The Broken Column (1944) by Frida Kahlo,
oil on canvas 39.8 X 30.5 cm, Collection
Museo Dolores Olmedo, Xochimilco, Mexico.
Photograph courtesy of Art Gallery of Ontario.

David Wistow, Interpretive Planner for Frida & Diego confirms that Rivera "was larger than life, charismatic, a gifted raconteur who often stretched the truth." He was a tall man, with broad shoulders, a large frame and unruly hair. His grand physical demeanor suggests that he commanded attention upon walking into a room, and perhaps even drawing the attention of his female patrons. His artwork serves as a reflection of his personality and even his physical manner.

In his work, Rivera expresses his vision through figures and images that fill the surface almost completely, leaving a minimal amount of empty space - illustrating his passion on the subject matter from corner to corner of the wall or canvas. Wistow notes that Rivera's "crowded composition, vivid colours, large scale, historic detail, recognisable portraits of famous people from history and the [his] present" comprise Rivera's artistic quilt. There is nothing timid or personal about his work, rather it is grandiose and outwardly.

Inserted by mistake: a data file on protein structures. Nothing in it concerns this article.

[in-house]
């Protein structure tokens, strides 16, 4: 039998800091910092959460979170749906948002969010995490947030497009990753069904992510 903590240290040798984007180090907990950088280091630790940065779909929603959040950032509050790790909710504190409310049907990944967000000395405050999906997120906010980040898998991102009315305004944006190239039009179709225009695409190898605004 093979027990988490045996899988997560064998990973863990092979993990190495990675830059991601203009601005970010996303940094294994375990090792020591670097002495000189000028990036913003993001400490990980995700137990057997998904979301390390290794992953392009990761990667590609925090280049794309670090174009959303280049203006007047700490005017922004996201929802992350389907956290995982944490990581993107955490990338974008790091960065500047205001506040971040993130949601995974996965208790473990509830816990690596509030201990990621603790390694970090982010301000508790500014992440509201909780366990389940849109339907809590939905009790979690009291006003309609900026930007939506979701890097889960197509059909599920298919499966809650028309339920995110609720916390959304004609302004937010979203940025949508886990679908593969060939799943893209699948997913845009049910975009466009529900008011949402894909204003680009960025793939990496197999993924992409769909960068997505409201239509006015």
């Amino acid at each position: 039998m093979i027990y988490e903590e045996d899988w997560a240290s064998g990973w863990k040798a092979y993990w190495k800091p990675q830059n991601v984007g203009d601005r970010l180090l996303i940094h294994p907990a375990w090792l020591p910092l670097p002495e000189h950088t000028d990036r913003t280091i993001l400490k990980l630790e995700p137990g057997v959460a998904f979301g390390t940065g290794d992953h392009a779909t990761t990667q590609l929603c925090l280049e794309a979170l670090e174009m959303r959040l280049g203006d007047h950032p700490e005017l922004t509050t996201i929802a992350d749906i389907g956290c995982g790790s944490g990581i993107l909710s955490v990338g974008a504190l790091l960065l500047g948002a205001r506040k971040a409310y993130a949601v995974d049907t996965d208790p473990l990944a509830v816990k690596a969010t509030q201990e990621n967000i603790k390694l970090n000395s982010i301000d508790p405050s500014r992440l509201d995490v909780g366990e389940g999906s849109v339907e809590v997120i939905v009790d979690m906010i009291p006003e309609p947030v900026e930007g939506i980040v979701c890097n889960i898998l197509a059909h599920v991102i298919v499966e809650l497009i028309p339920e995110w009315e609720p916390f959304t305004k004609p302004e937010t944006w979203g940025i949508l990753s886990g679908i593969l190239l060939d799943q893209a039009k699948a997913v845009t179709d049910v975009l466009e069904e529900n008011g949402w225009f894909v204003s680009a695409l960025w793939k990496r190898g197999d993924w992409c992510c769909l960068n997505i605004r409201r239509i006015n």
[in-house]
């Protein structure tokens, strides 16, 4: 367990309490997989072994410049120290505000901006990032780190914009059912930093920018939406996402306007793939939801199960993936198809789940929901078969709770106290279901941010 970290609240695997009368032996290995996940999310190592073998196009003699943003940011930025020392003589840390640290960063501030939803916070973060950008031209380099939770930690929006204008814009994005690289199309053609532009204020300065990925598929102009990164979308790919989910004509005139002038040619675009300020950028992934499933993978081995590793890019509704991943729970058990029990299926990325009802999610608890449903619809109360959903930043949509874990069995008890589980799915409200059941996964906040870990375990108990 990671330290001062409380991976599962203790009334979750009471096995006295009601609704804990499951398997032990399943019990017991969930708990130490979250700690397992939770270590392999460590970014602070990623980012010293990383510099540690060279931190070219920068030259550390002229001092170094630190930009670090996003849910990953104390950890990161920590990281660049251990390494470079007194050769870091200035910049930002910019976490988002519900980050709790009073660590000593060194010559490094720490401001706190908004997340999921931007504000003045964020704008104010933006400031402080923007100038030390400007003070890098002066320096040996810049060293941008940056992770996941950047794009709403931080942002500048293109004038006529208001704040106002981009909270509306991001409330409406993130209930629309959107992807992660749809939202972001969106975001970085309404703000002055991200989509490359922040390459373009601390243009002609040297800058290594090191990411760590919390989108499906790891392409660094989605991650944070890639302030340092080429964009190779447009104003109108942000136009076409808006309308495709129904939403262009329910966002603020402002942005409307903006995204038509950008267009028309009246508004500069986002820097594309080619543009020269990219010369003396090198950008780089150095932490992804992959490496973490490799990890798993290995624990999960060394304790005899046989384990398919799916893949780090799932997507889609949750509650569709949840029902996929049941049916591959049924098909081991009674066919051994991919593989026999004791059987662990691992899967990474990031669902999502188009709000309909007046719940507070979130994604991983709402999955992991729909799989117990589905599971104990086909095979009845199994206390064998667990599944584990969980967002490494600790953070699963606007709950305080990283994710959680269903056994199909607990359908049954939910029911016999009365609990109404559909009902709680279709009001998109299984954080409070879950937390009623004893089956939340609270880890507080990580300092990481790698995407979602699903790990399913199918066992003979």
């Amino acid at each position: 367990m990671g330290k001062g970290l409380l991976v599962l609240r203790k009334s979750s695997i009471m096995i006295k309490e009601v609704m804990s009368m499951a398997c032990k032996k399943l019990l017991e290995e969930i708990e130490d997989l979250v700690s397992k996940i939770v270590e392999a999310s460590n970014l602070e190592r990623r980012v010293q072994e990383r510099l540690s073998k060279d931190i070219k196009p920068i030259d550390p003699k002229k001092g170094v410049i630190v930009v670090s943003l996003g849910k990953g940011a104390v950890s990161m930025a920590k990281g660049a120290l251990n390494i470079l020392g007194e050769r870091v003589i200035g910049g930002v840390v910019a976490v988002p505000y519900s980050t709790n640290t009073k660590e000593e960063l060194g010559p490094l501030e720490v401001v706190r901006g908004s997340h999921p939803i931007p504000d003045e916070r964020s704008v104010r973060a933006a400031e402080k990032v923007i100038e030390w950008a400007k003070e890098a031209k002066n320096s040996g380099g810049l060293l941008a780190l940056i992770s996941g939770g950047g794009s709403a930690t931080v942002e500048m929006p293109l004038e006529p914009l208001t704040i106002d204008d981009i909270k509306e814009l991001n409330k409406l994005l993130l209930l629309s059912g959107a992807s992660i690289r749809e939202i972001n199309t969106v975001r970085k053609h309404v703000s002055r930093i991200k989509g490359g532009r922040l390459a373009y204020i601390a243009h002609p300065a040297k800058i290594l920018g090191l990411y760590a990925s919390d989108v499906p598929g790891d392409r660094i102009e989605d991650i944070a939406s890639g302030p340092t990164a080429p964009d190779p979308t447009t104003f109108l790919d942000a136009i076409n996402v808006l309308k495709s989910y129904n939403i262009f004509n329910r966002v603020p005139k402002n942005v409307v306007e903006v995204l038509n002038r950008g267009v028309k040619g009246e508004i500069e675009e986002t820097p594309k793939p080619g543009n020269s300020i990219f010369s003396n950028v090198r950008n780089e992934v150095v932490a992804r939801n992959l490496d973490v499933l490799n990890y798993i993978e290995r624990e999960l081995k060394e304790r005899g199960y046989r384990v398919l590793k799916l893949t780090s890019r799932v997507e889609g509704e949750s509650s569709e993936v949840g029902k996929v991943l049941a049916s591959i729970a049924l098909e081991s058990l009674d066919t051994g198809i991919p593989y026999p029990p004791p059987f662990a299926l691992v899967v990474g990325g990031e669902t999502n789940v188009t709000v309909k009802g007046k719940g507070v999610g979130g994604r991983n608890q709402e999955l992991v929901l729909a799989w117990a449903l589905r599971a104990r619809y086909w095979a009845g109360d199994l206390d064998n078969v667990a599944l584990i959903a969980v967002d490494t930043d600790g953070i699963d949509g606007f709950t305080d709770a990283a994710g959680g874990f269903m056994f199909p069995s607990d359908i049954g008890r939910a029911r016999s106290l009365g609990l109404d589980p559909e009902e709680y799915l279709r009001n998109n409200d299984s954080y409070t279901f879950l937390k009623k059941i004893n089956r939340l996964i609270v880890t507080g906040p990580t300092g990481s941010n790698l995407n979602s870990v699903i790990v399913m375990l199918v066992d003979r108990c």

Rivera was very supportive of Kahlo's painting and her artistic vision. In a letter to an American art critic, Rivera recommended her, "not as a husband but as an enthusiastic admirer of her work, acid and tender...and profound and cruel as the bitterness of life." Contrary to Rivera, Kahlo was a self-taught artist; she painted works that were small in size and explored matters of a more personal and intimate nature. She was a petite woman, with strong facial features - the iconic unibrow - and was often seen wearing full floor-length skirts, bold jewellery, middle-parted hair accompanied by a braid that was woven with flowers and or ribbon. In most photographs and paintings, Kahlo is not smiling. Her self-portraits - a blend of realism, surrealism and Mexican tradition - clearly depict her internal suffering, and constitute her most popular works. Her work didn't go unnoticed - André Breton (a father figure of Surrealism) proclaimed her to be a "Surrealist" artist and Spanish artist Pablo Picasso also admired her work.